Education funding won’t distract from the Sask. Party government record

Saskatchewan’s Minister of Education announced a one-time $20 million funding increase to school divisions to help cover the rising cost of inflation.

“We appreciate the government walking back their insistence that schools don’t experience inflation. This one-time funding increase will help cover some of the inflationary increases, but what is really needed is a permanent funding increase,” said Rob Westfield, chair of CUPE Saskatchewan’s Education Workers’ Steering Committee. “These temporary funds won’t hire back the permanent staff that were laid off. It is just a drop in the bucket of this government’s continued underfunding of education.”

School divisions across the province have already announced cuts, layoffs, and introduced new parent fees. Many school divisions have been vocal in their call for a permanent funding increase.

“School divisions need predictable and sustainable funding to provide quality education for all students. As it stands, school divisions will face similar shortfalls next year,” added Westfield.

The funding announcement comes on the heels of a tough week for the Sask. Party government, who have come under fire for their questionable use of private planes to travel across the province.

“It is clear that education is just an afterthought to this government. They could have announced this extra funding in June before school divisions submitted their budgets, but they waited until they needed to distract Saskatchewan residents from their own fiscal mismanagement,” said Judy Henley, president of CUPE Saskatchewan. “This one-time funding is a symbolic gesture but won’t help education support workers who are in desperate need of a wage increase, or the kids who need enhanced supports and are slipping through the cracks.”

CUPE education workers implore Minister to increase funding and stop cuts

School divisions across Saskatchewan have announced programmatic cuts and layoffs. On June 14, 2022 CUPE education workers met with the Minister of Education to demand an increase in education funding.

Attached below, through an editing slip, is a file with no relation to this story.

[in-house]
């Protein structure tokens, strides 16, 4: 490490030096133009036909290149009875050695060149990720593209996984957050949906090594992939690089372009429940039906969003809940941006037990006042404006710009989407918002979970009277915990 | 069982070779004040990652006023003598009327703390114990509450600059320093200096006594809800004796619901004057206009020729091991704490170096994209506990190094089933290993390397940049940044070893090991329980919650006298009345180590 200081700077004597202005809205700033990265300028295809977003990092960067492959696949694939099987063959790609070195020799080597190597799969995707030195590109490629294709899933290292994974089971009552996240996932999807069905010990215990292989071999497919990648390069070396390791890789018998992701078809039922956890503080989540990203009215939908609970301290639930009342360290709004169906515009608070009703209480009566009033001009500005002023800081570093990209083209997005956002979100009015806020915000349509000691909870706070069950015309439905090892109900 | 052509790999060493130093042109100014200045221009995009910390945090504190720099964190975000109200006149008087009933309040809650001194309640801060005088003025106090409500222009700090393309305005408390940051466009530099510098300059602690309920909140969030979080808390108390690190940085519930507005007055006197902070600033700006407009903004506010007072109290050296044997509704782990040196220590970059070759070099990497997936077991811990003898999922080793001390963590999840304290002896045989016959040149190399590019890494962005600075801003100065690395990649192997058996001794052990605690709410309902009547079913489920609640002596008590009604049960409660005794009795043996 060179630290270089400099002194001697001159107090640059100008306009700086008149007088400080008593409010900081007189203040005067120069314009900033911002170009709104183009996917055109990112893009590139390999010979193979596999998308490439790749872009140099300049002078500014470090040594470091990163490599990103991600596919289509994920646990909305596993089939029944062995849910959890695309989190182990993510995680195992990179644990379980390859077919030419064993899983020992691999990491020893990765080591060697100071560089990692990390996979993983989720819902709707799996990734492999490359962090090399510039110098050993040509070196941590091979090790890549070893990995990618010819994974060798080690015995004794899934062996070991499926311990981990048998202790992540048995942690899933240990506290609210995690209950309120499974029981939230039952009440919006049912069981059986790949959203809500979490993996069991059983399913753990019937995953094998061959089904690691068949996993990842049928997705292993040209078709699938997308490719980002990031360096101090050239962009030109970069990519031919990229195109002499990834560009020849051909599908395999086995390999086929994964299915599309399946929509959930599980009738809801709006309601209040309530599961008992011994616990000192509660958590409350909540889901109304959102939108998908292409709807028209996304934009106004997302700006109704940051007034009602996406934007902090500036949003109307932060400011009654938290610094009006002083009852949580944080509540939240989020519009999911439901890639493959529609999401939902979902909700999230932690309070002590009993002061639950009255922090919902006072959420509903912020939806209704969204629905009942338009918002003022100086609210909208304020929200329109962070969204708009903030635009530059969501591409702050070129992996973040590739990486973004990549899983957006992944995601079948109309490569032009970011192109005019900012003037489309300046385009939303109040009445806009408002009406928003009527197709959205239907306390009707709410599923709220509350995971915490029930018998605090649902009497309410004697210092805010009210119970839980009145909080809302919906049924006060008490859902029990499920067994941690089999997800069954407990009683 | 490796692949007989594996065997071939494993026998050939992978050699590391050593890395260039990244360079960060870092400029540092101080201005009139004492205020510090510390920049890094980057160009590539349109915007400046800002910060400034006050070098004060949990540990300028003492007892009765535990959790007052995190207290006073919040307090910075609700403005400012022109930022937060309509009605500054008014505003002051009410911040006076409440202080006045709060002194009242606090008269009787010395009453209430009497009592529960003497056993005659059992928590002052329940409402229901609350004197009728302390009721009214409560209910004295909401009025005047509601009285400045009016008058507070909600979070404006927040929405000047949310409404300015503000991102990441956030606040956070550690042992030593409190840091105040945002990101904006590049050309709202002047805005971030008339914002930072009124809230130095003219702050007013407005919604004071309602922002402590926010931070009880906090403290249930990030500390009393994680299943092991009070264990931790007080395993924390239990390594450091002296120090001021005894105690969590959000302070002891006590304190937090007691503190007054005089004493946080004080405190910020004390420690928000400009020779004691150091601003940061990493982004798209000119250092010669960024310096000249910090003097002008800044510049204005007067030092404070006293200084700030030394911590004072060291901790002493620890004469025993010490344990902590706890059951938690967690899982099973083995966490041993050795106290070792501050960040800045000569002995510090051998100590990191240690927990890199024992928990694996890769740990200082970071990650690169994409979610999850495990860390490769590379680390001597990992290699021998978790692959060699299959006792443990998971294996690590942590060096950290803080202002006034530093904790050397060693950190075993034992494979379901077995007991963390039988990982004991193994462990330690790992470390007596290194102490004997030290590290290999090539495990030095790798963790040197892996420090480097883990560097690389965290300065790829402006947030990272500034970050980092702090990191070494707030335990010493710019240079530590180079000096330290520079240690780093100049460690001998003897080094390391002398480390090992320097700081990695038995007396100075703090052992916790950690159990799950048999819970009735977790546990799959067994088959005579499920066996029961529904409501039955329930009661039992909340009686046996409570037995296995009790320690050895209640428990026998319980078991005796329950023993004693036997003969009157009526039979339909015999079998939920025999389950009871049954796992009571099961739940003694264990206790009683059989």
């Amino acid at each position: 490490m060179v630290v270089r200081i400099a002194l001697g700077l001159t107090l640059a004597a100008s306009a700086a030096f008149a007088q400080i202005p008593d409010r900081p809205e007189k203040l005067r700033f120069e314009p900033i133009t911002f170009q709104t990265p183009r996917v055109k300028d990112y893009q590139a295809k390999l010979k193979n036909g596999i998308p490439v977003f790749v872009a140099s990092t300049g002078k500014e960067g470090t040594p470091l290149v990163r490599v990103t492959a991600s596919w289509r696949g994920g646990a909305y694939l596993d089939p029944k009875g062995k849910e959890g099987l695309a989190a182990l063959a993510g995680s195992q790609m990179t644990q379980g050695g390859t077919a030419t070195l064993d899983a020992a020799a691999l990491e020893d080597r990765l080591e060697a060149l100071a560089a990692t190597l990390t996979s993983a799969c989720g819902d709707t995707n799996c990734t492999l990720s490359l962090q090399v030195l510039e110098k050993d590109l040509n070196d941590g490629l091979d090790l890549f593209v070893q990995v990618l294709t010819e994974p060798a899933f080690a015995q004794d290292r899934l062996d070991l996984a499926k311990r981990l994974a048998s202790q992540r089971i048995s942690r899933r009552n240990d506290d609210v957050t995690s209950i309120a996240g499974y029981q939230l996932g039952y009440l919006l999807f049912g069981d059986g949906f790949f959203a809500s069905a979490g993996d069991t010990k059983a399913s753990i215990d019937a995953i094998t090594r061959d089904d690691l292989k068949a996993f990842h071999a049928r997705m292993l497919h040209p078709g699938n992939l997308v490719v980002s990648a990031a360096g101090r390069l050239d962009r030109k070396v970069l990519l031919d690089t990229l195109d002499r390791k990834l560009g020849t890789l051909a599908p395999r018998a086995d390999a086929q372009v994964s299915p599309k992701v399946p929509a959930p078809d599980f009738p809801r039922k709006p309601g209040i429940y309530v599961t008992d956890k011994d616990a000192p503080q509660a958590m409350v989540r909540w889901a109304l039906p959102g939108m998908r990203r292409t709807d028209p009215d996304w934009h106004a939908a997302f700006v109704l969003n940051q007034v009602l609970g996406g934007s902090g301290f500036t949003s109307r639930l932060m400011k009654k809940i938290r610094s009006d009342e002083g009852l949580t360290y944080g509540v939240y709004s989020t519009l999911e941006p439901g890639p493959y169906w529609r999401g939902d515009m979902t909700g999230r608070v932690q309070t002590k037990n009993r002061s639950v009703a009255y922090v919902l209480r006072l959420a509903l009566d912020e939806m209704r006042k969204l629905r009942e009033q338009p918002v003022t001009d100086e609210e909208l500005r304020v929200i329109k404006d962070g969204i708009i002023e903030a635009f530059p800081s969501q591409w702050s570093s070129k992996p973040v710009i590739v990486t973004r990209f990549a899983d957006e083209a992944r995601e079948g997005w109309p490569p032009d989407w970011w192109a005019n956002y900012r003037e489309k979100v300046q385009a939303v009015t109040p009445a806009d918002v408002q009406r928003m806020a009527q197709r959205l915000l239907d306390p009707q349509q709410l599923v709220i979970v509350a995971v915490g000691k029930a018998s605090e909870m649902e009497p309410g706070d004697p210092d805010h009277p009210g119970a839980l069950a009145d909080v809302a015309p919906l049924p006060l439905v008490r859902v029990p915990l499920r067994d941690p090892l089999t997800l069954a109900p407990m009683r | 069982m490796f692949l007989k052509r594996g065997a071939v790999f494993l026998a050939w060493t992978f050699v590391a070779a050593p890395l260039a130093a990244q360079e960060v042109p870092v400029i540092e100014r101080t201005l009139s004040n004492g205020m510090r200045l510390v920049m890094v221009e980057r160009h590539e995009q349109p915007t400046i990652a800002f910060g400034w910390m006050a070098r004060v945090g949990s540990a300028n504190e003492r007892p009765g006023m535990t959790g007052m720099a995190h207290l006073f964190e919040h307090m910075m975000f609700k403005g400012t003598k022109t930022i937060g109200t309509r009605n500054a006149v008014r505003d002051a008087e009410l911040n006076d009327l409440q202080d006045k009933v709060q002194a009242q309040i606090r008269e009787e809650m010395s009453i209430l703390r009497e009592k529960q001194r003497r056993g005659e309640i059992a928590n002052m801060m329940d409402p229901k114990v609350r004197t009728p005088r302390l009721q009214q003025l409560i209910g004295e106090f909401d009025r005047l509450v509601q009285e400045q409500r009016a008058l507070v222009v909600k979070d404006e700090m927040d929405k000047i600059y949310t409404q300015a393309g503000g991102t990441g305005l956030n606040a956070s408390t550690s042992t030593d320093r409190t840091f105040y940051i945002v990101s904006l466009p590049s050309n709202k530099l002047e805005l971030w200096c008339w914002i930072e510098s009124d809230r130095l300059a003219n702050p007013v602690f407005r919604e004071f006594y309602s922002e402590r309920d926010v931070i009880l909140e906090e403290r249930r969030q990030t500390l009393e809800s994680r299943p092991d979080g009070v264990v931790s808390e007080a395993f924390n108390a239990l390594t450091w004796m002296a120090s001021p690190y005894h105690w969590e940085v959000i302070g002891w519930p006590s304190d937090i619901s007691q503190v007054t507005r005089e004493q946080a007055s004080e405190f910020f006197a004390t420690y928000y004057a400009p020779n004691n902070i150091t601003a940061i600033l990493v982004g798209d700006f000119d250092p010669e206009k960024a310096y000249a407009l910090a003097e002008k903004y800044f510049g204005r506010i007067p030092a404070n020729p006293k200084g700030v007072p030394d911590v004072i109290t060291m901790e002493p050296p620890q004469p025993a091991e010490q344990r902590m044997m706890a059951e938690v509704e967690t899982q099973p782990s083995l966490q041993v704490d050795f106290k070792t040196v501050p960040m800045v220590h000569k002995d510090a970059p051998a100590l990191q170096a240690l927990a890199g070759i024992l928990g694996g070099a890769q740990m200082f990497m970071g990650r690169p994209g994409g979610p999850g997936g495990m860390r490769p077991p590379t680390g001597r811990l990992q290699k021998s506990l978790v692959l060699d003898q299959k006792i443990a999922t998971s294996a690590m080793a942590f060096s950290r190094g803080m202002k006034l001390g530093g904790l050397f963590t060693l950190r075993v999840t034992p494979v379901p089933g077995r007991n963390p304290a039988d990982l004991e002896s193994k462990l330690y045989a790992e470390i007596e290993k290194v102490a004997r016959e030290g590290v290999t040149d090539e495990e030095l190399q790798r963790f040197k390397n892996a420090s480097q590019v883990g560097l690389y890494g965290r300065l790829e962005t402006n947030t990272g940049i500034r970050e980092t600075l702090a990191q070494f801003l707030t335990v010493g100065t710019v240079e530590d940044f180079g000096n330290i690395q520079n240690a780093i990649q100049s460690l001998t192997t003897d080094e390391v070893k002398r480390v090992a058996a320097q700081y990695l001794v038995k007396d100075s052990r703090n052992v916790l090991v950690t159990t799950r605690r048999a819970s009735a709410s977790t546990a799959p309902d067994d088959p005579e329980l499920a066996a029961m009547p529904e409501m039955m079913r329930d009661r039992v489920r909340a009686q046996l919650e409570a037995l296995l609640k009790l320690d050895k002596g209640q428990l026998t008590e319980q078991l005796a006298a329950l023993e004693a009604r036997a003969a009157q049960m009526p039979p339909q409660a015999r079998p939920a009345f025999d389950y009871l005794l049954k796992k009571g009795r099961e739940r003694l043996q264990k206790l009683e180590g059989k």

“Investing in education is an investment in Saskatchewan’s future. The current provincial funding levels are forcing school divisions to make cuts,” said Rob Westfield, chair of CUPE Saskatchewan’s Education Workers’ Steering Committee. “Our kids deserve better.  We implore the Government of Saskatchewan to take immediate action to increase public education funding so our kids can access the supports they need to succeed in the 2022/23 school year.”

Westfield was joined by education workers from the Greater Saskatoon Catholic School Division, Good Spirit School Division, Chinook School Division, and South East Cornerstone Public School Division.

Omar Murray, president of CUPE 4754 and a bus driver from Chinook School Division, spoke about the impact the rising cost of gas is having on school divisions.

“With rising fuel costs, our division is facing an even greater deficit – and students are paying the price. When the school divisions are forced to absorb the extra costs from a combination of inflation and underfunding, students suffer, programming suffers, and most of all the value and quality of education suffers. Chinook SD, my school division, is cutting the FTEs of our education assistants. We have been told numerous times that the school divisions have the autonomy to select where the funding goes. However, it is this government that has a chokehold on the purse strings, that forces school divisions to make those bad decisions, and it is our children who suffer in the end.”

Jeannie Taylor is the president of CUPE 4869, which represents over 200 CUPE education members in the South East Cornerstone School Division.  Their school division has announced significant cuts to teaching staff, library technicians and the floating caretaker positions that were brought in during the pandemic.

“I am disappointed in the provincial government’s lack of funding for education. It makes me, as an education worker, seem unimportant. We have been operating schools with less for many years now, and it saddens me to watch what we can no longer provide for our students in the areas of supplies and programming,” said Taylor. “Each librarian, in every SECPSD school, was cut 9% of their total allotted hours for the 2022-23 school year. This now means that the library will be less available for student use. The place where students go to help with their education by reading and computer usage will no longer be accessible during the times they may need them.”

Karla Sastaunik, president of CUPE 4784, is just finishing her 35th school year as an educational assistant with Good Spirit School Division. She has seen firsthand the impact government cuts are having on students.

“I used to work 6.5 hours a day, but when the Sask. Party government would not fund the teachers’ bargained wage increases, my hours were cut to 5.75. The maximum hours EAs are hired at now is 5.5 or just five hours a day.  This has impacted my life and is causing financial hardship to me and my family,” said Sastaunik. “The reduced hours mean that some staff start the day early and leave early, while others start late and stay later to cover off students who need support or supervision before and after the bell.  Many of my members work a second job to make ends meet. The reduction in hours in having an impact on students. Young people are not getting the education they deserve.”